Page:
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US Imposes New Sanctions Against Syria Over Crackdown

Soldiers take up position near a tank on a street in a location given as Daraa on April 25, 2011, in this still image taken from an amateur video.

Soldiers take up position near a tank on a street in a location given as Daraa on April 25, 2011, in this still image taken from an amateur video.

The United States imposed sanctions Friday on Syria’s intelligence agency and two relatives of President Bashar al-Assad over the Damascus government’s bloody crackdown on democracy protestors. Officials say the penalties may be later be expanded to include the Syrian leader himself.

Obama administration officials acknowledge the sanctions, freezing any American assets and barring U.S. business dealings by the named individuals and entities, may have little immediate impact.

But they say they hope the action triggers similar steps by European allies, and puts world attention on those held responsible for the deaths of protestors in Syria, including the town of Daraa where scores of civilians have been killed by security forces.

The executive order, signed Friday by President Barack Obama, names Mahir al-Assad, the brother of the Syrian President and the commander of the Syrian Army’s 4th Division, which has played a lead role in operations in Daraa.

It also cites a cousin of President Assad, Atif Najib, who until recently was security chief in Daraa province, the Syrian General Intelligence Directorate and its chief, Ali Mamluk, as well as the elite Quds Force of Iran’s Revolutionary Guard Corps which is said to be providing "material support" for the Syrian crackdown.

Briefing reporters, State Department Policy Planning Director Jake Sullivan said those targeted are only "the first people on the list" who should face U.S. sanctions, and said the roster could be expanded to include President Assad himself if Syrian behavior does not change.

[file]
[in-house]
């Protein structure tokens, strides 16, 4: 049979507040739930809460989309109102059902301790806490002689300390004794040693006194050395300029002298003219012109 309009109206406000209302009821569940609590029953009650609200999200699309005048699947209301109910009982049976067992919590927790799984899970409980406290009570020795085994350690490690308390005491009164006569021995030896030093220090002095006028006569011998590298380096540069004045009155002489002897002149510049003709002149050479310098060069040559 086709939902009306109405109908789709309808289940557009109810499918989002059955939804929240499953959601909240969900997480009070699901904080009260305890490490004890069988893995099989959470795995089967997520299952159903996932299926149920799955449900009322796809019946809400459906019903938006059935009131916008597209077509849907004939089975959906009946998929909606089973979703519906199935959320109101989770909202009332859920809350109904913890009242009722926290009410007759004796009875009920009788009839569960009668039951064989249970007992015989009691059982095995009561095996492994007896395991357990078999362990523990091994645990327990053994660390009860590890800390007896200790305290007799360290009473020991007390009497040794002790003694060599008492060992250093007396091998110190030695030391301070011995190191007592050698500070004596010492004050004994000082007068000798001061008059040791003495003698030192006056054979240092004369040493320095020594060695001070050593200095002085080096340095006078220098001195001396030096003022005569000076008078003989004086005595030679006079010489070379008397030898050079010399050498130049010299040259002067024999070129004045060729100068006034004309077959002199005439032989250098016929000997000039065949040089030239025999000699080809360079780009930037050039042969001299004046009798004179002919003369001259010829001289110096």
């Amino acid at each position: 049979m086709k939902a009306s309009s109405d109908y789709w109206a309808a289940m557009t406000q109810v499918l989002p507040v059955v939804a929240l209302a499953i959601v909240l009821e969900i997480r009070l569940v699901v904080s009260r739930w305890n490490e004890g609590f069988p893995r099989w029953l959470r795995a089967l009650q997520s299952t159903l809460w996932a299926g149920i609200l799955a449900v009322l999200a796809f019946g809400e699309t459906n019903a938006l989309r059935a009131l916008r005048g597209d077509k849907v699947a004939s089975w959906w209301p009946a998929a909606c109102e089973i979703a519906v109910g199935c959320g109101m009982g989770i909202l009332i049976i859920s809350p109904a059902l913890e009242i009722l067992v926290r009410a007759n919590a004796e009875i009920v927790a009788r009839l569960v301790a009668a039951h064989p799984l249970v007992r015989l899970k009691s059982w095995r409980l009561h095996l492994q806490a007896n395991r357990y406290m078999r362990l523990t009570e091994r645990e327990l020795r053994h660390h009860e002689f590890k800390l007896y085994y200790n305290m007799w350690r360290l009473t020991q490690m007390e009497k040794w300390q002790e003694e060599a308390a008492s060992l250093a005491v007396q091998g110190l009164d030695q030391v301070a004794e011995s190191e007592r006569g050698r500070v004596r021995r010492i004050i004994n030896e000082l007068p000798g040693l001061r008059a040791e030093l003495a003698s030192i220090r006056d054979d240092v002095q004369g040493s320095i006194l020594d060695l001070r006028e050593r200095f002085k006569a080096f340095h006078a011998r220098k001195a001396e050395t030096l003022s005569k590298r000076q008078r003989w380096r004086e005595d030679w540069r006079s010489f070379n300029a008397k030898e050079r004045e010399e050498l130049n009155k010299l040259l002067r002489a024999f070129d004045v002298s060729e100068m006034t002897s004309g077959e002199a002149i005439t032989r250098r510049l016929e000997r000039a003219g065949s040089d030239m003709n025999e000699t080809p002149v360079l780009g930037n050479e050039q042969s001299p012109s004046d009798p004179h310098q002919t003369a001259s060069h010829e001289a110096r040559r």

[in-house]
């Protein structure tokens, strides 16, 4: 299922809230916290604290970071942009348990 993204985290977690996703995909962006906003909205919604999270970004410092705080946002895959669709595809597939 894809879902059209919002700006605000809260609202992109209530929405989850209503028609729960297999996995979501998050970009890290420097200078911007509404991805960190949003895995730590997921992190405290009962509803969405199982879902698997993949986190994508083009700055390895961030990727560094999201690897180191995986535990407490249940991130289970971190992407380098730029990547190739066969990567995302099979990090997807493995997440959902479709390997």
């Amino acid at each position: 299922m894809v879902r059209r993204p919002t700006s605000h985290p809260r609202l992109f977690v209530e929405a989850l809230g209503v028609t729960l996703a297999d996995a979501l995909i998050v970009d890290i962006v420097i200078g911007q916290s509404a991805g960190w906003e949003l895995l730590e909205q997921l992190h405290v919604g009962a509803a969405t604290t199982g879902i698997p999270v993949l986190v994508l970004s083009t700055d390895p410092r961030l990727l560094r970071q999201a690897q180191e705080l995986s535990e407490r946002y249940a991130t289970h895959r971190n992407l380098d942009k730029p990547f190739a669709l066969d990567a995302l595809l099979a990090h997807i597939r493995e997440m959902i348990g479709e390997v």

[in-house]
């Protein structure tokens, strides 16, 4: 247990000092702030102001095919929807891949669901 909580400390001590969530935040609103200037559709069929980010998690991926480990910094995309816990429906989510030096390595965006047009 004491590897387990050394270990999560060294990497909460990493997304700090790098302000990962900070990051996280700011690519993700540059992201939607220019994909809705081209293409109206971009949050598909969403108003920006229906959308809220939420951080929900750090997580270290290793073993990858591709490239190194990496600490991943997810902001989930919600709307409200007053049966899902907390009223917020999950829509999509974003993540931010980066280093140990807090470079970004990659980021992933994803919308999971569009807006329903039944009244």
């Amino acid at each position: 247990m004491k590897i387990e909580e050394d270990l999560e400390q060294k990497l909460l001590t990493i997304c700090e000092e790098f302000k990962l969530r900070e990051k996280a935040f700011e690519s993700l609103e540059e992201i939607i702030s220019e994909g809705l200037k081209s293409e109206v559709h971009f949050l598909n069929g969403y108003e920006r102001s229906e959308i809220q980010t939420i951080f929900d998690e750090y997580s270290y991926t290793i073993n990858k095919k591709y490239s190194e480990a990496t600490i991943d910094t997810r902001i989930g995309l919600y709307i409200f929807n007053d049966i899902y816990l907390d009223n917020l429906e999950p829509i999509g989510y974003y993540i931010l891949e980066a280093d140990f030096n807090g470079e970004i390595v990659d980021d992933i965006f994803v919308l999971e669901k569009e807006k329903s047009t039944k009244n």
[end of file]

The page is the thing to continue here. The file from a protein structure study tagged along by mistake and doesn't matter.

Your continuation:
"The signal we’re trying to send with this order is that a series of individuals and organizations who have played a key role in perpetrating this violence should bear costs for doing so, and that the choice is imposed on others about what they do in the future," said Sullivan. "And if they continue this violence, and if they engage in this violence, we have the flexibility to add additional designations."

The sanctions were authorized under the 2004 Syria Accountability Act by the U.S. Congress, which already sharply limits U.S. trade with that country.

The Iranian Quds force also has been previously sanctioned by the United States. Sullivan, while declining details, said U.S. officials are sure this Tehran-based organization has had a role in the Syrian crackdown.

"I’m not in a position to get into specifics about the information we have on Iran’s involvement in supporting Syria’s effort to repress its own citizens. But we feel we can state with confidence, as the President has, and as [U.N.] Ambassador [Susan] Rice has, that that involvement is ongoing and is unacceptable."

While describing President Assad as a potential sanctions target, Sullivan declined under questioning to say that he has lost his legitimacy and said Assad's political future is for the Syrian people to decide.

At the same time, he said the recent actions of Damascus authorities "are neither those of a responsible government, nor those of a responsible member of the international community."